So this is what I assigned myself this weekend: 1. Go to library and read up on Marie Antoinette. Sometimes it's just fun to look at 'real' books instead of Googling everything. Yes, 'Google' is accepted as a verb. It was added to the world's dictionary, incredibly, a few years ago. Write article. 2. Watch 'Marie Antoinette' DVD. 3. Do 15 original 5 x 5 bird pages for The Faerie Zine, hosted by Lisa Kettell of http://faerieenchantment.blogspot.com/. 4. Complete Blythe costume for Cyndi of http://dragonflysdreamz.blogspot.com/ for The Blythe Costume Swap, also hosted by Lisa of The Faerie Zine. 5. Finish apron for Sharrena and mail to England. This is for The Vintage Apron Swap.
I have a few more projects and book page sets after this, and if I can just get them done, I'll have my summer free to do whatever art I want, plus enjoy going to my art and Blythe events, like Castle in the Meadow, Michigan Blythe Meet, ZNE Convenzione and Art and Soul Portland, without worrying about deadlines.
Nevermind that two of said books are coming to me to be assembled, punched, bound, embellished, packaged and mailed, to as far away as Canada and Israel to name a couple. The deadline is Tuesday for pages to get to me, so I am hoping my mailbox will be overstuffed Tuesday. Otherwise, it is wait, wait, wait on everyone's part.
As for the costume and apron swaps, I have no idea what possessed me to sign up. I must have been in an art and swapping frenzy, because I don't even sew! Yep, I signed up to sew a costume for a Blythe doll, and all I can do is sew (roughly) by hand. Oh sure, I have a sewing machine. But, it cost $10.95 and was intended for sewing on paper, which I can barely do without making a mess, tangling the thread, breaking a needle, cursing, jamming the machine and quitting.
Fortunately, the art muses smiled upon me, because as it turns out, my costume partner does not even own a Blythe and apparently has no urgent plans to do so. She said she would be happy with a piece of art to display. So the 7" Marie Antoinette costume IS Blythe-sized, but it does not come off the mannequin. It was made with no sewing by me and is assembled with straight pins and other smoke and mirrors. It includes vintage velvet millinery flowers and leaves, a vintage cameo from an earring, lace, brocade, wire and more.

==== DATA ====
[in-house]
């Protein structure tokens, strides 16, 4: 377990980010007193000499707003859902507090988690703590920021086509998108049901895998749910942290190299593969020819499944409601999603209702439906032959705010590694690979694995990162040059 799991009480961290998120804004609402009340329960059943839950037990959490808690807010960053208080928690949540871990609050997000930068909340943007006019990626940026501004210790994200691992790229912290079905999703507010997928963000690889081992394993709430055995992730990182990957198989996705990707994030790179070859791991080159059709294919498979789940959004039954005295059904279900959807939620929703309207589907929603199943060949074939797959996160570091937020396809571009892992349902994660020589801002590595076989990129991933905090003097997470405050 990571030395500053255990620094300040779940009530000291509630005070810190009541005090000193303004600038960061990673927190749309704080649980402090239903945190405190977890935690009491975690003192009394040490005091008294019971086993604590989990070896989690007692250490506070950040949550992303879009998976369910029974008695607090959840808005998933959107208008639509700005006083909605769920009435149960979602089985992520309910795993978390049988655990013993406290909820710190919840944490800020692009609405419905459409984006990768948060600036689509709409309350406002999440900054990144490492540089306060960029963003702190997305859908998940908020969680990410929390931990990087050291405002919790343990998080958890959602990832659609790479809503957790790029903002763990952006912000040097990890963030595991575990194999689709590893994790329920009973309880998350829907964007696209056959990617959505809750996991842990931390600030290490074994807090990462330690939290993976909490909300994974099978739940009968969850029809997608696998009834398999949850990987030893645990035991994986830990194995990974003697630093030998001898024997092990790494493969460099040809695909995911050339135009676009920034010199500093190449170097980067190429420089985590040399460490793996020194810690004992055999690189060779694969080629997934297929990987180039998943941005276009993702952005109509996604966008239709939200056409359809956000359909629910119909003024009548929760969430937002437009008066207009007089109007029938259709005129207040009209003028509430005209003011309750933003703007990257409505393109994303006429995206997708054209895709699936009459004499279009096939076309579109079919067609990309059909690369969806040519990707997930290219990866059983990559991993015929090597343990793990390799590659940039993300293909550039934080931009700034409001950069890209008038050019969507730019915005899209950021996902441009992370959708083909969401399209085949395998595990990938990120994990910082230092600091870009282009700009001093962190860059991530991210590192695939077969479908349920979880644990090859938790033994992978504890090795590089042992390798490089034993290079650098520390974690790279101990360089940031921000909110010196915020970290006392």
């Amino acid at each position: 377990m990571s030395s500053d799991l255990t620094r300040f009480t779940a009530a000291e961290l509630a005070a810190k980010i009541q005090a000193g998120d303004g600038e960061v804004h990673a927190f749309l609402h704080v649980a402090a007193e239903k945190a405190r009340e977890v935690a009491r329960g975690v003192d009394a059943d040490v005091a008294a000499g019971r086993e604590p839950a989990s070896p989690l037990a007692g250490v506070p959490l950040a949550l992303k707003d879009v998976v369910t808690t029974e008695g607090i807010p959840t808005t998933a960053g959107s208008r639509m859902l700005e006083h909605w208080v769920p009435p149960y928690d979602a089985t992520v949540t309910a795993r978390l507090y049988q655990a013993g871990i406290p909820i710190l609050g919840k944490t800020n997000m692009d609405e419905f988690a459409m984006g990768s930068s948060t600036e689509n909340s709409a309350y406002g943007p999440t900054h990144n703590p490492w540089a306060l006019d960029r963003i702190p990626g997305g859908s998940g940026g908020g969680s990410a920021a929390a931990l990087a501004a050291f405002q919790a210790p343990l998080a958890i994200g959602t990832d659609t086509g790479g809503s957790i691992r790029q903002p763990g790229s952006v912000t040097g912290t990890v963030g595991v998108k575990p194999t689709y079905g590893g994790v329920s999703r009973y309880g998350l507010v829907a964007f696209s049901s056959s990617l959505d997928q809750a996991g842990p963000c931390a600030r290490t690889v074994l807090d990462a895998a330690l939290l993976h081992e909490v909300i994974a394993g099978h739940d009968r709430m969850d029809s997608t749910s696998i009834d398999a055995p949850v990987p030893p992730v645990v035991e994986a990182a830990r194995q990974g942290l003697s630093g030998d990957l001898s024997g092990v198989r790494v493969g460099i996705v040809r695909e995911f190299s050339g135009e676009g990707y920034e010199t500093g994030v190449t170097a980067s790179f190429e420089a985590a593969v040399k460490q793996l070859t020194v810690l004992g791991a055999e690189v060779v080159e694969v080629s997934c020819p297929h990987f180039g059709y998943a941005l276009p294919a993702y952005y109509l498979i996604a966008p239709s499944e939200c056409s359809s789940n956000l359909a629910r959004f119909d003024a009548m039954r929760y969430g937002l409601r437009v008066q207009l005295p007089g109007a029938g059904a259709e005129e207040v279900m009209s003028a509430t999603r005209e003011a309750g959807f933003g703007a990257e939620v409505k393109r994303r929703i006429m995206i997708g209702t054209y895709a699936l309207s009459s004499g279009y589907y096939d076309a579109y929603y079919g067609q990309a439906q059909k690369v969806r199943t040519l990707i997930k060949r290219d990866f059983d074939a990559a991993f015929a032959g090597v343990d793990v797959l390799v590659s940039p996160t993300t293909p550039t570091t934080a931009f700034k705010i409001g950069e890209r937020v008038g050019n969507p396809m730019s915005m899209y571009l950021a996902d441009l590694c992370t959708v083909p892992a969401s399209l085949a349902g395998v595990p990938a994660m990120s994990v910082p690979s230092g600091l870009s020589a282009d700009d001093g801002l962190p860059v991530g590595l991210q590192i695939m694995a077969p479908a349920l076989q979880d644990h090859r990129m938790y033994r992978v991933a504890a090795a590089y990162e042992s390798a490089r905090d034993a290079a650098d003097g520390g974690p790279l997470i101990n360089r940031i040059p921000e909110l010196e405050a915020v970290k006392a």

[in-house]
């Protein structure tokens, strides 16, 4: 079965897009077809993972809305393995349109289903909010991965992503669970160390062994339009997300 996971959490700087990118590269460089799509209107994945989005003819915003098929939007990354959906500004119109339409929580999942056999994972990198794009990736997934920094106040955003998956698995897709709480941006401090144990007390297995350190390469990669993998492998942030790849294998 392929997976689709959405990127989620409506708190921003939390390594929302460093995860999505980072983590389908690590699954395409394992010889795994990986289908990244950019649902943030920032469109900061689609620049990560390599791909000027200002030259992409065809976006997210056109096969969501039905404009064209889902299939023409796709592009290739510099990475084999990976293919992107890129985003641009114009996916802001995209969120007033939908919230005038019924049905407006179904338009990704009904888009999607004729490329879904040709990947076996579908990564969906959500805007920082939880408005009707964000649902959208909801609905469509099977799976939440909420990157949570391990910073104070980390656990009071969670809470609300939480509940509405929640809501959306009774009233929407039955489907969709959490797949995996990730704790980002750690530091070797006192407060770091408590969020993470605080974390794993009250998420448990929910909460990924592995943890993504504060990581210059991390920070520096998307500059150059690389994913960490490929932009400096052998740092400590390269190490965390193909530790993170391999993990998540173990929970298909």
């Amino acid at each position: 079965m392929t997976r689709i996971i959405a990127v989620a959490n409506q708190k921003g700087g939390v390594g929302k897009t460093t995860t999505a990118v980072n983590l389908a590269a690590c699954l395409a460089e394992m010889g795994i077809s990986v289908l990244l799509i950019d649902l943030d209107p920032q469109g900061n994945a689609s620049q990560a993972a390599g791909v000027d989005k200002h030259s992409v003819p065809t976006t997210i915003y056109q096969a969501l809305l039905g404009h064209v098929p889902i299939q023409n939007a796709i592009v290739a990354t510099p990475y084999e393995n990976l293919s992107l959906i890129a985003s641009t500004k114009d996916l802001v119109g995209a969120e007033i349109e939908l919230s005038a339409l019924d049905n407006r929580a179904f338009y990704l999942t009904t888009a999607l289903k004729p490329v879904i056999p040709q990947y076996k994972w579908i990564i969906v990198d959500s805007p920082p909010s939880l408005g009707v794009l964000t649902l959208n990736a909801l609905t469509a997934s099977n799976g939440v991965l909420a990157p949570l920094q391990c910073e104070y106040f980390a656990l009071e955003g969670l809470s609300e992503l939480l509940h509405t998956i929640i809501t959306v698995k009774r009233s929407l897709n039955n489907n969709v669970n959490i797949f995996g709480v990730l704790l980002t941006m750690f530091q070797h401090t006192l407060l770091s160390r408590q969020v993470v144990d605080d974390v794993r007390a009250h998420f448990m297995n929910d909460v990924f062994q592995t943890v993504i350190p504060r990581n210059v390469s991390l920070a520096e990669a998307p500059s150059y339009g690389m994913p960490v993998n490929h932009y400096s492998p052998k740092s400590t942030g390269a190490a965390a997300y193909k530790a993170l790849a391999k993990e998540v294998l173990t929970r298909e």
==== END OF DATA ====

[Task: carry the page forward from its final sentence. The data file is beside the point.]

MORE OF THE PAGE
Same story on the apron-no sewing for me. I bought a vintage apron at 'Pieces' in Valparaiso, IN where there were gazillions from which to choose, and then I scored some vintage ball fringe trim and had my favorite repair-shop seamstress sew it on for me. This is not laziness; this is wanting the thing to turn out decently for the recipient.
The bird pages were a lot of fun, and did involve sewing by me. I attached a dozen button eyes and wings with embroidery floss. The birds are from Artgirlz, and I got them and the felt flowers at Art & Soul Hampton earlier this month. For the backgrounds, I pulled out Bernie Berlin's http://aplacetobark.blogspot.com/ Artist Trading Card Workshop and used her watercolor background technique on paper towels and/or wet wipes: kinda like tie-dyeing without any tying. It was a little messy but fun. Then I found some twigs outside and wired them on under beaded felt flowers. The stamping of the word 'fly' and the stamped backs I did while watching the 'Marie Antoinette' DVD.
Although the DVD cover describes her as "history's favorite villainess," the movie emphasis is surely on the 'favorite' part as she is portrayed sympathetically and fabulously by Kirsten Dunst. The movie is not deep and ends well before the nasty imprisonment part which led, as we all know, to the guillotine.
The movie does touch on her difficult relationship with her young groom, Louis XVI, and her heartbreaks of motherhood. In fact, three of four of Marie's children died before the age of 10. Although one son did outlive her, he died mysteriously at age 10 and only one child, Marie Therese, lived on into adulthood. It was allegedly more than 30 years after her mother's execution that the daughter finally received the letter her mother had written to her from her cell.
It is no wonder the entire story remains intriquing, enchanting and even romantic some 200 years later. Marie was very well documented to have been only 14 when she was married off to the prince (before even meeting him). He was only 15 himself and terribly shy. Marie had to leave everything behind in Austria when she was transported to France for the wedding celebration. Within a few short years, she and her young husband became the country's rulers, and due to a political mess they inherited but knew nothing about, they also became the symbols for excess, tyranny and failed government. And for anyone who doesn't know the end to the story, they were both be-headed in their 30's in 1793.
But, watch the movie if you want to avoid (mostly) the doom and gloom part. The Sofia Coppola film is a tribute to the haute couture of the period, and the eye candy is titillating. It adds to the fairytale side of the story. The jarring rock music from the present doesn't even seem out of place at all, which may be the point. Marie was just a girl, maybe a material girl; but she was born into the royal life, and it didn't turn out so well for her in the end.